Behnam Ben Taleblu, a senior fellow at the Foundation for Defense of Democracies, told Fox News Digital that despite being ‘the newest member of the ‘Axis of Resistance,’’ the Houthis ‘actually have to date the most advanced long-range capabilities’ of the Islamic Republic of Iran’s proxy groups. ‘Putting capabilities like medium-range ballistic missiles or anti-ship ballistic missiles in the hands of an actor like the Houthis tells you something about the future operations that Iran envisions for this force,’ Taleblu added. 

The Houthis’ recent escalations have caused the U.S. Treasury Department to once more list the entity as a Specially Designated Terror Group in February 2024. This designation had been revoked in February 2021.

In its report to Fox News Digital, the MEK provided broad descriptions of the methods the IRGC-QF uses to deliver military material to Yemen. The MEK said the IRGC has ‘exerted pressure on some local barge owners’ to ferry weapons to Houthi boats ’10 miles off the coast of Yemen.’ On other occasions, the MEK reports that Iran may ship materials to Yemen after making ‘stopovers in African countries.’

The report states that Iran sometimes hides weaponry inside fenders, the ‘large shock absorbers that prevent ships from colliding with piers and other obstacles.’ On some occasions, the MEK reported that fenders were anchored below the water surface at a predetermined location, ‘and picked up by a secondary ship using built-in GPS.’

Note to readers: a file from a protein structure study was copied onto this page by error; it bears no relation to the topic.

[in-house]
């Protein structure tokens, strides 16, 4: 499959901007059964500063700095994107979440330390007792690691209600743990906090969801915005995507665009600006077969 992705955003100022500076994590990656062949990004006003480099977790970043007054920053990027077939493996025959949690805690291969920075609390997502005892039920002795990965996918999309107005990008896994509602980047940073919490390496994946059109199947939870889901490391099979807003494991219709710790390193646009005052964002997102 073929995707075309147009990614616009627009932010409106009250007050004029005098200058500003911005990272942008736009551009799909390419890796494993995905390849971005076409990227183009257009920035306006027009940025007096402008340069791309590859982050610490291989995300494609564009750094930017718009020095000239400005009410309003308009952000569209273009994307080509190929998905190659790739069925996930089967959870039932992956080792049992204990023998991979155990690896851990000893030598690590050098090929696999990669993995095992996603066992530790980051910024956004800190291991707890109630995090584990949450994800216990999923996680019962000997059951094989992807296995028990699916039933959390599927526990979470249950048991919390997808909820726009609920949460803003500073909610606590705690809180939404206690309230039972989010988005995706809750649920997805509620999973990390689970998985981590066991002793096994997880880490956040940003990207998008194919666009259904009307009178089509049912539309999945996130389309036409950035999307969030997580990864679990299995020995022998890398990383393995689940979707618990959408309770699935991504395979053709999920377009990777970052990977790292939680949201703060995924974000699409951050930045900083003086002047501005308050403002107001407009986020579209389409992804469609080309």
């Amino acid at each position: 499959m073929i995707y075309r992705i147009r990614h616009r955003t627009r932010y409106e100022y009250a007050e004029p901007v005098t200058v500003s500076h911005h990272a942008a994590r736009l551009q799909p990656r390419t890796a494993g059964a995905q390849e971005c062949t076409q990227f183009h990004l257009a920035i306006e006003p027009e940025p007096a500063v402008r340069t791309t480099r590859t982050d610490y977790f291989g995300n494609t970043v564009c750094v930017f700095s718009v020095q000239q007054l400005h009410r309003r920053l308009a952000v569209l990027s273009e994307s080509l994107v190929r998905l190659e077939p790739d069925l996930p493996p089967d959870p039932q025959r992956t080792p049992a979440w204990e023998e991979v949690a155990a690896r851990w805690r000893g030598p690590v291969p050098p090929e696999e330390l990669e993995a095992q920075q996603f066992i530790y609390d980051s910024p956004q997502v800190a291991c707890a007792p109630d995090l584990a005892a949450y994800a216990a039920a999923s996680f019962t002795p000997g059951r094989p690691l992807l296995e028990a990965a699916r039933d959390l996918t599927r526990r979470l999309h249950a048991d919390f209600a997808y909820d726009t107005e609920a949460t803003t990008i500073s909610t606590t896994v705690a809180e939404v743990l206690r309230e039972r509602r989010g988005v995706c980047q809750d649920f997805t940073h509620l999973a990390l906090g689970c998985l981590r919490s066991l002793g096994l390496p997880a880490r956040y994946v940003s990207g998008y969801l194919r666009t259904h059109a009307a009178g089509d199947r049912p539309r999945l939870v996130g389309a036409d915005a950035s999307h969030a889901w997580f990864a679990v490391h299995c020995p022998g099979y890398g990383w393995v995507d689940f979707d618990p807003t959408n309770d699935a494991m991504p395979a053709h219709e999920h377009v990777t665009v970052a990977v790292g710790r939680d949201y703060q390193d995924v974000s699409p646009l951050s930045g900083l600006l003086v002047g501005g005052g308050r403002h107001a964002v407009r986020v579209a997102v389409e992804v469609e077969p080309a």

Other times, the fenders were attached to Iranian barges. On Aug. 13, 2019, the MEK said fenders ‘up to six meters long were attached to a ship at Bushehr wharf two days before departure’ to Lavan Island in the Persian Gulf. ‘Military weapons and equipment were concealed inside these fenders,’ the MEK said, but the group had no information about the cargo’s final destination.

On May 27, 2020, the MEK said Yemenis crewed a barge ‘loaded with light weapons’ from a location two miles from the port city of Jask. They also noted that the Bahman Piers, a set of ‘about 80 or 90’ secretive ports constructed along the Persian Gulf and the coast of the Sea of Oman on the 1982 orders of Iran’s supreme leader, Ayatollah Khomeini, remain ‘outside the monitoring of international organizations.’ The MEK say the Bahman Piers are utilized as a means to smuggle oil and petrochemicals and ship out weapons to proxies, including the Houthis.